In our second week of Sector Spotlight features, we are focusing on careers in Financial Services. Today we hear from Lois Canning, who is a Personal Banker with the Royal Bank of Scotland. As part of her role, Lois travels to the outer isles to provide banking services to those communities and is known as the 'Flying Banker'.
Lois has worked in financial services since she left school, working in a variety of roles and undertaking on-the-job training to develop her skills and progress in her career.
Can you describe a typical day in your role as a Personal Banker?
On the days when I am working out on the isles, I go into the bank early in the morning to sign on to my work computer. I have to collect all the items for the Island that I will need that day, for example my keys, my iPad and any customer requests for example any forms, and make sure my bank bag has everything in it for example my till stamp.
Then I leave the bank to drive to the airport to catch my flight.
On arrival to the Isles I get into a taxi to make my way to the branch and get ready for my customers.
A typical day will involve taking in money and cheques, and also giving out money, and exchanging notes for coins and detailing transactions in my cash book, all of which needs to be balanced.
All of our branches have WiFi access, so a very important part of my day is spent setting up online banking and the app on phones and assisting with any queries.
Before leaving at the end of the day everything is either locked away or put in my case to return to Kirkwall.
Since COVID-19 my work involves talking to Customers on the telephone from home, arranging appointments, setting up digital banking, helping with every day banking, and helping with any queries that customers may have.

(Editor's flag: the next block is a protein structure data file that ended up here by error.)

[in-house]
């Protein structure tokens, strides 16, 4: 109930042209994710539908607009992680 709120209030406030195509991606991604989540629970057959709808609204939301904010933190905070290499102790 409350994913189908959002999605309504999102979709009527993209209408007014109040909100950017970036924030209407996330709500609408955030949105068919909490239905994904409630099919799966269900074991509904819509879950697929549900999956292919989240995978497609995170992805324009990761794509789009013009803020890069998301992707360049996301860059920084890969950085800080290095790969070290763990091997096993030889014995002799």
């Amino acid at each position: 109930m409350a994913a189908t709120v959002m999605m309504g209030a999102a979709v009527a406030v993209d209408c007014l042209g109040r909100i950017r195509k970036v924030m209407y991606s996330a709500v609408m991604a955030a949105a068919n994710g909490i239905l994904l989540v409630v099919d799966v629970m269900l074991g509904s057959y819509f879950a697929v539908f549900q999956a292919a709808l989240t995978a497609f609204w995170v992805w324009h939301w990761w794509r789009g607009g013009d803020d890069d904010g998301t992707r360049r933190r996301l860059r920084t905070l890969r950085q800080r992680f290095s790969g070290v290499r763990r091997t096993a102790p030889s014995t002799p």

How did you end up in this role?
I left school at 18 having completed my A levels (Highers). I then started working for HSBC in Salisbury, and then moved to Basingstoke until I had my son, I learnt all the branch jobs from being a cashier to accountancy taking banking exams along the way.
Whilst my children were young I worked on a Saturday for Marks and Spencer in their cash office, both counting cash and producing their takings figures.
When my children were older and in school I worked firstly for Giro Bank Cash Centre taking in trolly loads of notes, and then processing them fit to go into ATM machines.
Next I worked for Nat West telephony centre where we dealt with all incoming calls throughout the country, then I worked as part of a team dealing with complaints.
My next job was to come all the way to Orkney to work full-time in the Kirkwall Branch, and recently taking new banking exams to keep me up to date!
When Anne retired as the Flying Banker, I took over from her.
What is the best thing about your job?
Being able to work anywhere in the UK in a variety of roles.
What is the worst thing about your job?
Getting up early for the Isles flights.
What skills do you need to undertake your role?
I have always worked as a team, both within the branch where we have common goals to achieve both in balancing and sales. We also have to work with other departments outwith the Branch for example I T our cash centres, our service centres and foreign departments, all working to the same goal to provide excellent services to our customers
So we all need good communication skills both in the branch, dealing with other departments and also when speaking to our Customers.
What qualifications do you have?
I have A levels.
In recent years I have passed my Chartered Banker Exams, and related exams which qualify me to open accounts.
Would you recommend this job to young people, if so why?
Yes, the bank will give you on the job training, and will also pay for you to do banking exams which are not only recognised by banks but in all financial institutions
The bank gives you many opportunities for diversification, cashiers, branch managers, team leaders, auditors, telephony, video banker to name but a few. But also opportunities outside the banks, cash offices, financial advisors anywhere in the financial sector.
Visit the Royal Bank of Scotland on: